In a confidence vote on the Conservative government, as promised by Labour, every Tory, from Anna Soubry and Ken Clarke to Bill Cash and Boris Johnson, will support her, for the simple reason that they fear Mr Corbyn, or a combination of Mr Corbyn and Brexit, far more than they fear anything Ms May and her cabinet could do. The DUP is, additionally, not about to welcome such a friend of Sinn Fein into Downing Street, unhappy as they are with Ms May. Mr Corbyn will not get his general election, at least not yet. Even if he did, it would resolve very little.

The only practical purpose of Mr Corbyn’s move, then, will be to clear the way for him to back a Final Say referendum on Brexit. This is what an overwhelming majority of his members and MPs demand. It is the most popular option among voters. Despite Mr Corbyn’s almost palpable reluctance to follow his own party’s formal policy, as agreed at conference, he cannot avoid it. Nor can the eccentric band of Labour backbenchers ready to back Ms May’s deal with some flimsy guarantees about workers’ rights. Labour should soon be committed to a Final Say referendum, with Remain as an option on the ballot paper. Mr Corbyn and his party can, and should, secure another popular vote.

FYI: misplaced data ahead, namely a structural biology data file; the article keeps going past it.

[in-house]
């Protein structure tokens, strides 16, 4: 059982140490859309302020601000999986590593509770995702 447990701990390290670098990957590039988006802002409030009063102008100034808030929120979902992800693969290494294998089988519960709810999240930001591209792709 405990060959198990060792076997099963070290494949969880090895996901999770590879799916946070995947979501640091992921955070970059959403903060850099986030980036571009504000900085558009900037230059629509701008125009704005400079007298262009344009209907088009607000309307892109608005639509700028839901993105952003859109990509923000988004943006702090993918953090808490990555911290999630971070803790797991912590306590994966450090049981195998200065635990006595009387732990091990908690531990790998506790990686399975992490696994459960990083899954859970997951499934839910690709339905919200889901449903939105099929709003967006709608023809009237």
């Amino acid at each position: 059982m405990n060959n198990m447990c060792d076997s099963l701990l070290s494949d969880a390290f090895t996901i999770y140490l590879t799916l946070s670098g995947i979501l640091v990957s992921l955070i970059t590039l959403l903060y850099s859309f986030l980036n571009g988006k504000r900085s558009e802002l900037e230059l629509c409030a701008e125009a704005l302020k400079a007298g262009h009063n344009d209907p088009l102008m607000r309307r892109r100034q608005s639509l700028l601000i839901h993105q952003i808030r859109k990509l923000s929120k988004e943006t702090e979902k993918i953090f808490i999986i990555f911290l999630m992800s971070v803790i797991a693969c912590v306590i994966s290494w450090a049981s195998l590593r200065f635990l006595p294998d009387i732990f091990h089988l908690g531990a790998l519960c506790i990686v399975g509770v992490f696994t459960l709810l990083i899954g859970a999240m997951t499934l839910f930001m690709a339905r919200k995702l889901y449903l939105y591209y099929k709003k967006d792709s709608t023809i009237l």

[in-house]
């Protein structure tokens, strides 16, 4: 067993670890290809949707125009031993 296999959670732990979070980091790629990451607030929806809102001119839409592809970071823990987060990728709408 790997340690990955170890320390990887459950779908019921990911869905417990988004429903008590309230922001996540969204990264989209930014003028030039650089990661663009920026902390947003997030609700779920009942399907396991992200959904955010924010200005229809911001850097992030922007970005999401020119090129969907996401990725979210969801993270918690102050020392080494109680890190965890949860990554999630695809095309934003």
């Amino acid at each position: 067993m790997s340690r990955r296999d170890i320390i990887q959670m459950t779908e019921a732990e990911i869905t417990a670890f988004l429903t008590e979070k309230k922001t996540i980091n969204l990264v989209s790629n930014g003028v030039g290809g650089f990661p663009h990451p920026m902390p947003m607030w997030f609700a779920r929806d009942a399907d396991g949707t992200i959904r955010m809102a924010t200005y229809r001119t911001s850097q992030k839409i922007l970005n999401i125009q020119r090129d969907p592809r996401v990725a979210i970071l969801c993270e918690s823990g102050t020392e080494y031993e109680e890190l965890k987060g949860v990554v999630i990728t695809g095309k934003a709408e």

Ms May, it would seem, will attempt to kick the can down the road once again, though the end of the road is plainly within sight – a mere 10 weeks away.

Could she secure more “concessions” from the EU? Not now. The scale of her defeat makes it redundant, as Ms May tacitly conceded, and as EU leaders appeared to suggest via Twitter, within minutes of the result of tonight’s vote. Whatever new deal may emerge form cross-party talks, there remains a fundamental, logical, ineluctable problem with time-limiting an “insurance policy” – the Irish backstop – because to do so means it is not a permanent insurance policy but merely a temporary one, cancellable by one side unilaterally. At some future point it becomes useless. The EU shows no inclination to hang Ireland out to dry.